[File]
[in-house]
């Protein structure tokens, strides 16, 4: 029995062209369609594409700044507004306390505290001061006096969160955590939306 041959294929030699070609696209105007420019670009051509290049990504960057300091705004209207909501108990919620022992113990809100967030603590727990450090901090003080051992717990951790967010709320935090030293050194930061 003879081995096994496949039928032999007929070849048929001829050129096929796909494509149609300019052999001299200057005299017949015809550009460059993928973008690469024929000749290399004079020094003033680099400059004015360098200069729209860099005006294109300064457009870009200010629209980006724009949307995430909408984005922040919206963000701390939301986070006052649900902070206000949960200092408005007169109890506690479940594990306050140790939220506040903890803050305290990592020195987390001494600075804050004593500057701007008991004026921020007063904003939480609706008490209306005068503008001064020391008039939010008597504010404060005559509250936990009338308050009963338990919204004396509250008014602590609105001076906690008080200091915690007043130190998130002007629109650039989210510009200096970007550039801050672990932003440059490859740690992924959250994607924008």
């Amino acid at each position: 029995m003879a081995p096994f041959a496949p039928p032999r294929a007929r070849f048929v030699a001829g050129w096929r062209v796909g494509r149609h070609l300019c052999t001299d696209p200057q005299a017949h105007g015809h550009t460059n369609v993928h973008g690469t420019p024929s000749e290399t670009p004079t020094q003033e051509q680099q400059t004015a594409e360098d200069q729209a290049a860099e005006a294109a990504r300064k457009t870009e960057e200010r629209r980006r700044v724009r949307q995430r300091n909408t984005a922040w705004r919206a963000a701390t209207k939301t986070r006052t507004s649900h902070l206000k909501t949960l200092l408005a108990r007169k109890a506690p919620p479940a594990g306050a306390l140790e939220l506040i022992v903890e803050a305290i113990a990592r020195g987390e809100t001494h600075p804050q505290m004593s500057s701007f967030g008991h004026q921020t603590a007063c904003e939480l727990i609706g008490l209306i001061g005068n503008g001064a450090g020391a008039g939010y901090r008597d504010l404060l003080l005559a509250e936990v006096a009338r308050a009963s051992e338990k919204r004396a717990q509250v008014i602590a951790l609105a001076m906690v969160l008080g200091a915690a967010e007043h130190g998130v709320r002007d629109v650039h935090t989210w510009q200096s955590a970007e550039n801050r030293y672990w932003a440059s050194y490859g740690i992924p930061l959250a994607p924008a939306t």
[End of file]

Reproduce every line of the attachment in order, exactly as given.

[in-house]
């Protein structure tokens, strides 16, 4: 029995062209369609594409700044507004306390505290001061006096969160955590939306 041959294929030699070609696209105007420019670009051509290049990504960057300091705004209207909501108990919620022992113990809100967030603590727990450090901090003080051992717990951790967010709320935090030293050194930061 003879081995096994496949039928032999007929070849048929001829050129096929796909494509149609300019052999001299200057005299017949015809550009460059993928973008690469024929000749290399004079020094003033680099400059004015360098200069729209860099005006294109300064457009870009200010629209980006724009949307995430909408984005922040919206963000701390939301986070006052649900902070206000949960200092408005007169109890506690479940594990306050140790939220506040903890803050305290990592020195987390001494600075804050004593500057701007008991004026921020007063904003939480609706008490209306005068503008001064020391008039939010008597504010404060005559509250936990009338308050009963338990919204004396509250008014602590609105001076906690008080200091915690007043130190998130002007629109650039989210510009200096970007550039801050672990932003440059490859740690992924959250994607924008």
């Amino acid at each position: 029995m003879a081995p096994f041959a496949p039928p032999r294929a007929r070849f048929v030699a001829g050129w096929r062209v796909g494509r149609h070609l300019c052999t001299d696209p200057q005299a017949h105007g015809h550009t460059n369609v993928h973008g690469t420019p024929s000749e290399t670009p004079t020094q003033e051509q680099q400059t004015a594409e360098d200069q729209a290049a860099e005006a294109a990504r300064k457009t870009e960057e200010r629209r980006r700044v724009r949307q995430r300091n909408t984005a922040w705004r919206a963000a701390t209207k939301t986070r006052t507004s649900h902070l206000k909501t949960l200092l408005a108990r007169k109890a506690p919620p479940a594990g306050a306390l140790e939220l506040i022992v903890e803050a305290i113990a990592r020195g987390e809100t001494h600075p804050q505290m004593s500057s701007f967030g008991h004026q921020t603590a007063c904003e939480l727990i609706g008490l209306i001061g005068n503008g001064a450090g020391a008039g939010y901090r008597d504010l404060l003080l005559a509250e936990v006096a009338r308050a009963s051992e338990k919204r004396a717990q509250v008014i602590a951790l609105a001076m906690v969160l008080g200091a915690a967010e007043h130190g998130v709320r002007d629109v650039h935090t989210w510009q200096s955590a970007e550039n801050r030293y672990w932003a440059s050194y490859g740690i992924p930061l959250a994607p924008a939306t």